Christmas Paradox

Paradox enhances any story and the Christmas story is paradox at its best. Maybe unexpected is a better word, as in Who would have thunk it? or Say what?! Lots of people were waiting for the messiah but his entrance wasn’t like anything they were expecting.

A few  Christmas surprises:

The glorious becomes an embryo. Remember Moses? Remember how in the Old Testament God gave him a glimpse of His Glory, but only a glimpse, because if Moses were to see all of God’s glory he would die? Well now all that glory is condensed and concealed in the most hidden of places—Mary’s womb. Vulnerable. Dependent. Entering the world, like everyone else on the face of the earth does. Inexhaustible glory encased in tiny human form. But that’s not all…

A virgin gets pregnant. In terms of the unexpected, we could stop right here. An ordinary girl (with extraordinary faith), engaged to an ordinary man, plucked from her ordinary life and dropped in the center of the glorious. Oh Mary, how your head must have been spinning as you yielded to the unexpected will of God for your life!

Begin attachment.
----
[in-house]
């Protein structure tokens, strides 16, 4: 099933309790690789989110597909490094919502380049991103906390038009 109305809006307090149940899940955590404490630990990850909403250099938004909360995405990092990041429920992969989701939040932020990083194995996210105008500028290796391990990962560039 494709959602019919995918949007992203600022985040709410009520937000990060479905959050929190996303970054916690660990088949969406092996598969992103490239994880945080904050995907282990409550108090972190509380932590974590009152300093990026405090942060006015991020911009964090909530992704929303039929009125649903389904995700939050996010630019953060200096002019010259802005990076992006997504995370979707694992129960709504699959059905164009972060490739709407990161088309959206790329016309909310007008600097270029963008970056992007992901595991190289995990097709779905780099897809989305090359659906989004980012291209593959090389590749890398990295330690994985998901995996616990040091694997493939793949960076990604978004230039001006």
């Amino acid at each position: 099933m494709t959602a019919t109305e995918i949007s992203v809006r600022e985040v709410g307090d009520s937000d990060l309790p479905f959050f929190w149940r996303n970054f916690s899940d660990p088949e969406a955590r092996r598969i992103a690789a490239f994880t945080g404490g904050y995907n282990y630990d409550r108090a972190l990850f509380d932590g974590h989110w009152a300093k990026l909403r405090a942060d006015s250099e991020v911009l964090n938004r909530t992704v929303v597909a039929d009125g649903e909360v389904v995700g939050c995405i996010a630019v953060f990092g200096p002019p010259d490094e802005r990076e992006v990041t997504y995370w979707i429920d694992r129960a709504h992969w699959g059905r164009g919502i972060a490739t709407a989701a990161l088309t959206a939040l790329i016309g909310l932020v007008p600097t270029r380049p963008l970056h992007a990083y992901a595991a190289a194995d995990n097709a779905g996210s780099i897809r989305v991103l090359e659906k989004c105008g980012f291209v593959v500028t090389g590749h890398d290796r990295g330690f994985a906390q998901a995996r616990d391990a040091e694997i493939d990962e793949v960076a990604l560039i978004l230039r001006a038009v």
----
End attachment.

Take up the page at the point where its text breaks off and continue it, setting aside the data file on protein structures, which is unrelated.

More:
The shepherds get to spill timageshe news. Of all people! The lowest on the Jewish ladder, a shepherd’s testimony didn’t even stand up in a court of law and yet they were the first to know. And, and, they got to be the ones to tell everyone. And see the baby… first! Unbelievable. Talk about the tables turning. The angels said the birth of Jesus is “good news that will bring great joy to all people.” The nobodies of society, the overlooked, entrusted with the best news ever. You bet they went back to their flocks rejoicing.

A King born in muck. Where there are animals there is manure. And stench. And filth. And flies. And no clean linens, no room service, no call nurse button. But there is a trough, and Joseph and Mary procure a swaddling cloth, and there is God’s presence, thick and rich and sustaining, and there are angels rejoicing like never before and slacked-jaw shepherds bowing down in utter adoration. Yes, it was a stable, but it was a holy stable.

And as Jesus grew, from infant to adolescent to man, the surprises continued. He came to do his Father’s will and, in doing so, said and did things that went against cultural norm and the expectations of the religious and, in doing so, he shook up everything.

Come thou long expected Jesus…

Yet we expect the unexpected. Because God never seems to do things just how we expect him to. Praise Him for that.

2 responses to “Christmas Paradox”

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